However, Nintendo has confirmed to Polygon that more ways to add friends will come to the console in the future, including using social networking services like Twitter and Facebook, and the much simpler Nintendo Network ID.

You'll can also send friend requests to people you've recently played with and those who are using the same local wireless connection as you. 

Local wireless multiplayer

  • Easy to set up and join other players
  • Supports up to eight Switch consoles

We recently tried the local wireless multiplayer mode using the new Mario Kart 8 Deluxe and found that it worked very well. 

Using 3 consoles, each with 2 players, we found the entire process simple to set up and experienced no lag or connection problems. 

To set up an online multiplayer game using local wireless players simply start up Mario Kart and select local wireless mode for either one or two players within the game itself. After this one player will set up a room which the other players then join and the player that has set up that room will select the race rules.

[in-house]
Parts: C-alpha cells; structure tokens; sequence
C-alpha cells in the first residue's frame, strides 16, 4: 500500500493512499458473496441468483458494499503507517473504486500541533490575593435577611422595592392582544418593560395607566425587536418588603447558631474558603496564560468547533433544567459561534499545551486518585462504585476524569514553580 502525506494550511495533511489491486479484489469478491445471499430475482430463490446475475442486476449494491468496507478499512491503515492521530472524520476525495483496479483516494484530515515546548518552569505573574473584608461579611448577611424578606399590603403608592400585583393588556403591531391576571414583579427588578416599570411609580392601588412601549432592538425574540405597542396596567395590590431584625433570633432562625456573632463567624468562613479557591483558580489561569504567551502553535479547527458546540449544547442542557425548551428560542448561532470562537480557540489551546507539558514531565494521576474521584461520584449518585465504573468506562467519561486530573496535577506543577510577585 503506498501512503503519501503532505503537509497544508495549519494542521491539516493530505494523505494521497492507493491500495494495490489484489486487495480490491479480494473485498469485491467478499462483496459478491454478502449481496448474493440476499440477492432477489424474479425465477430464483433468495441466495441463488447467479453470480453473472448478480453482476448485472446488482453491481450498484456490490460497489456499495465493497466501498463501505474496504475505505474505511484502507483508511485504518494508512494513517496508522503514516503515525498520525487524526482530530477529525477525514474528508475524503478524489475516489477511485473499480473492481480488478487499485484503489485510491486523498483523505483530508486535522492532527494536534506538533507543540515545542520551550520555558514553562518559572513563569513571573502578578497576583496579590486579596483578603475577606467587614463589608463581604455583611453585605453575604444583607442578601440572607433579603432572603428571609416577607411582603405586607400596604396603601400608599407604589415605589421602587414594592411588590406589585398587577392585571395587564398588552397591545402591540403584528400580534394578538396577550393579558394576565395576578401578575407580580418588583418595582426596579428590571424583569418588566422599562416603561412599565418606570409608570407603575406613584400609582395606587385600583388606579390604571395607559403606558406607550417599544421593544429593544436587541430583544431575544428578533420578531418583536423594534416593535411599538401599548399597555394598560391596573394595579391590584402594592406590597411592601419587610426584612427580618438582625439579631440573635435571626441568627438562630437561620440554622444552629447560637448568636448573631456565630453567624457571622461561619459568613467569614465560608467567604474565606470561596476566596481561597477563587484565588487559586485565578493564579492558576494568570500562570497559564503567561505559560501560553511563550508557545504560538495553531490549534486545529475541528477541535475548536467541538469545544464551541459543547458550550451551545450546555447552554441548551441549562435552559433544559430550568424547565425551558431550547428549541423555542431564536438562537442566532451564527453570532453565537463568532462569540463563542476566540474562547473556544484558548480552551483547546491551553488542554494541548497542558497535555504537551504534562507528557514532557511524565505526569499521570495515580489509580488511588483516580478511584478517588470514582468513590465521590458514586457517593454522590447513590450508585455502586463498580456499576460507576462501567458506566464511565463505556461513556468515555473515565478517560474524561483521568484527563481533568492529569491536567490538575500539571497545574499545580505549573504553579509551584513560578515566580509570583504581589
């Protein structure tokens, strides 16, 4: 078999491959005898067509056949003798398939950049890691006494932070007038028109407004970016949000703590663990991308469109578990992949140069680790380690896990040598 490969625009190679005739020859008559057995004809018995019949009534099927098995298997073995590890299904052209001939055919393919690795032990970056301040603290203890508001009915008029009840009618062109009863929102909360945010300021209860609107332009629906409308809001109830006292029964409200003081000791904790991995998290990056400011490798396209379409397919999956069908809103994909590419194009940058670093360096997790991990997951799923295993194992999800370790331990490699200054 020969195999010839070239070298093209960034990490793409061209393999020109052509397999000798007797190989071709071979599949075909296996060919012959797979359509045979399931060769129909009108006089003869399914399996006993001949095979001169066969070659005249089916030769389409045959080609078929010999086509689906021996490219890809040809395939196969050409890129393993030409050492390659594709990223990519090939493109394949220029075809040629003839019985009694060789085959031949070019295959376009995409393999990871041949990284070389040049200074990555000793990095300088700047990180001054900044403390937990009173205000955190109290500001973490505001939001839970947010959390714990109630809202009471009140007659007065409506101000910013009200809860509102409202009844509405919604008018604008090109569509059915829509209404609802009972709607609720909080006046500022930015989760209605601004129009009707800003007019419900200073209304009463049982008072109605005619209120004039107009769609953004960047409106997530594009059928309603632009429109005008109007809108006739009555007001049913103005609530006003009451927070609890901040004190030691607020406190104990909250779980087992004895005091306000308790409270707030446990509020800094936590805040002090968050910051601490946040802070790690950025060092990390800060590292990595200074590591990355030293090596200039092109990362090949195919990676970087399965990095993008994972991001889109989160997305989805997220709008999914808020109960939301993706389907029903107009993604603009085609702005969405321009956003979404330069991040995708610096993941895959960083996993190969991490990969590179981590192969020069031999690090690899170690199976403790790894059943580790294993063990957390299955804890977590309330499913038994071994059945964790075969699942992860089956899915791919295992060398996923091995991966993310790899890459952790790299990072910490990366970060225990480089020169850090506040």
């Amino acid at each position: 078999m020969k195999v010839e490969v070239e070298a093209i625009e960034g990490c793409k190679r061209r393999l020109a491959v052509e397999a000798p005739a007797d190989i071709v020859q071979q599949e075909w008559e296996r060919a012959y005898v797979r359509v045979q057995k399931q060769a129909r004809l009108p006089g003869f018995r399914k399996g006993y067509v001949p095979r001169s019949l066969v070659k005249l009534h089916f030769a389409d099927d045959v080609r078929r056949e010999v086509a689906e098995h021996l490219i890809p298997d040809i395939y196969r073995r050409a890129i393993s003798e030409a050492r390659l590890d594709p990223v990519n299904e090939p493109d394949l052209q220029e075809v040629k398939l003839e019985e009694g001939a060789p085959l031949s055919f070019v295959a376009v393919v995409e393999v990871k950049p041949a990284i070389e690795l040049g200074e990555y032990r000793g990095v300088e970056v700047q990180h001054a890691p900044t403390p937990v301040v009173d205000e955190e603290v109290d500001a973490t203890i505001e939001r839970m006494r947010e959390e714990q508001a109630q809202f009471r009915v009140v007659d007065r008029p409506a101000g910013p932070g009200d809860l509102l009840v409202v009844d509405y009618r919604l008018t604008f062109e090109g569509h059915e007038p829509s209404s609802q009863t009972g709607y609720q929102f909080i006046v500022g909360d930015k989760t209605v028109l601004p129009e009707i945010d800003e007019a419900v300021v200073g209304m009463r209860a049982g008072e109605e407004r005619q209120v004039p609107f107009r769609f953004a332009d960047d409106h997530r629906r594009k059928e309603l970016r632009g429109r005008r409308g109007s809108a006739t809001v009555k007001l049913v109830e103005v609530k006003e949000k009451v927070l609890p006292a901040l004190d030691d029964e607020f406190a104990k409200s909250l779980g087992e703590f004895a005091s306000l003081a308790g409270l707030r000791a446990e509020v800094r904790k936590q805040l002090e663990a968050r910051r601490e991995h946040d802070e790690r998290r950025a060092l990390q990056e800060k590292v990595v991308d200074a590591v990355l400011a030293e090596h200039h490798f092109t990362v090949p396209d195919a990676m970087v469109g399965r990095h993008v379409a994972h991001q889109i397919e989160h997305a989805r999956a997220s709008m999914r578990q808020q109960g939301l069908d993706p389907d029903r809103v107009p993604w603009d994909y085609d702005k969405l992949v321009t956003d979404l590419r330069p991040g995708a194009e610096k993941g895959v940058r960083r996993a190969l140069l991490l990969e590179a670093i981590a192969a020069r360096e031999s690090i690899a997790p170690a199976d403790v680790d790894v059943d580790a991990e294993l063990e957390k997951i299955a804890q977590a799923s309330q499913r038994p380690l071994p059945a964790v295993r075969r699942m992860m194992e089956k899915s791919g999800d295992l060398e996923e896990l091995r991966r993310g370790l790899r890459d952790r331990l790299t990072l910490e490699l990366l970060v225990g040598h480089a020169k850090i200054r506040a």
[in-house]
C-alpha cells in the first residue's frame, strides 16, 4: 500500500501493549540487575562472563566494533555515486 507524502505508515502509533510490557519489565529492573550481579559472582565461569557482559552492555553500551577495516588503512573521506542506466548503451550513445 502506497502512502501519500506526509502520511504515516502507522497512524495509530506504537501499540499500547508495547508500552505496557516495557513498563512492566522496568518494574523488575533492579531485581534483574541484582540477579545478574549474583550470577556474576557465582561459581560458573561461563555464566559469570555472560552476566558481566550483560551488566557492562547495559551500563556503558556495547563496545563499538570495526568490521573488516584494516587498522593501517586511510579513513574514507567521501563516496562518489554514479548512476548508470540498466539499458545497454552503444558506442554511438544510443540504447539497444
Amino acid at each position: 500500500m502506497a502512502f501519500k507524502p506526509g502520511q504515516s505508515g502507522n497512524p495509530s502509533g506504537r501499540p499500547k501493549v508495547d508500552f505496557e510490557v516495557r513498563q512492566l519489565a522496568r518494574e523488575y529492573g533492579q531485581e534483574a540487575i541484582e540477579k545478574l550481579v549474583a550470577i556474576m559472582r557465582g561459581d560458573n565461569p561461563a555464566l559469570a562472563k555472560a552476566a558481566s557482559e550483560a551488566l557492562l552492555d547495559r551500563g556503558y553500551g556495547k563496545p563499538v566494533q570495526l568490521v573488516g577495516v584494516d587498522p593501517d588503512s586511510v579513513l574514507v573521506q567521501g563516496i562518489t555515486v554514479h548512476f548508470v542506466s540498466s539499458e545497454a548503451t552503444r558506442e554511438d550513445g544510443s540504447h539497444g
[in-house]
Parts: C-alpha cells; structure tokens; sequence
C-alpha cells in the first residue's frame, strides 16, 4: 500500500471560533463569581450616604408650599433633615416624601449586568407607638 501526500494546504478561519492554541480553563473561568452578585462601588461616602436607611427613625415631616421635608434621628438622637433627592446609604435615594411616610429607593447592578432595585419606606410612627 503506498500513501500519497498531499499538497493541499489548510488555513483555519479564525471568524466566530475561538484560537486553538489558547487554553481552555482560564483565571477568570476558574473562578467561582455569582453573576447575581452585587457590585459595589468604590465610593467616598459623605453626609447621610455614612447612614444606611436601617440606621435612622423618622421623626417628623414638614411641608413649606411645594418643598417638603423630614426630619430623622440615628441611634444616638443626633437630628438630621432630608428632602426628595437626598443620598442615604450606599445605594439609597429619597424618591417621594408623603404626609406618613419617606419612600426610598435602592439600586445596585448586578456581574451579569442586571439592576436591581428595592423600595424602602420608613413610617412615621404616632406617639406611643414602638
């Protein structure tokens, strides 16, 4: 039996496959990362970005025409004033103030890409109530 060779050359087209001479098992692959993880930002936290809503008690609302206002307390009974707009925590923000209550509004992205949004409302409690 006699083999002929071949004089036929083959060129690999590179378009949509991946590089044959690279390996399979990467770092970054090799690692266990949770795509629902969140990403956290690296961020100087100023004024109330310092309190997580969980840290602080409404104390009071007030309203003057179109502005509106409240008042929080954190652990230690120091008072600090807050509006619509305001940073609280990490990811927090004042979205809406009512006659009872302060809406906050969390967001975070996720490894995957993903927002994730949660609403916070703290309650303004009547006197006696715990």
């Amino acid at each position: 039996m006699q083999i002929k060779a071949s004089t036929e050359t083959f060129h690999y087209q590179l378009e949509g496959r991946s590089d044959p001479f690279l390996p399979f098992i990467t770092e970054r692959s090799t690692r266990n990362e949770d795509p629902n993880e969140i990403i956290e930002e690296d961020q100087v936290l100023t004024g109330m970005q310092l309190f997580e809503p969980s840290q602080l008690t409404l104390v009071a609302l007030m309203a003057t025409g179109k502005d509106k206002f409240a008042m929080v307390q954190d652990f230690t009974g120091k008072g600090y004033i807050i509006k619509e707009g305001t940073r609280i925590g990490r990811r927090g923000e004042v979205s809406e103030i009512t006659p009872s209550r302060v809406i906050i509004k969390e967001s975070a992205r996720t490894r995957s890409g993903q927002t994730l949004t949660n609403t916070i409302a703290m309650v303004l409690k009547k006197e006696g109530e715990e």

Each player will be given the chance to vote for their track preference and the game will randomly choose a track from those that players have voted for, much like online play works. 

If you have two players to one console the screen will split for each of you to see your place in the race, but you won't see what everyone else is seeing on their screens unless their consoles are in front of you.  

In the specific case of Mario Kart 8 Deluxe the maximum number of players that you can have in a single race over local wireless is 8 with one or two players per Switch. 

However, if you don't have multiple consoles up to four friends can play on a single Nintendo Switch console in TV mode, or in tabletop mode.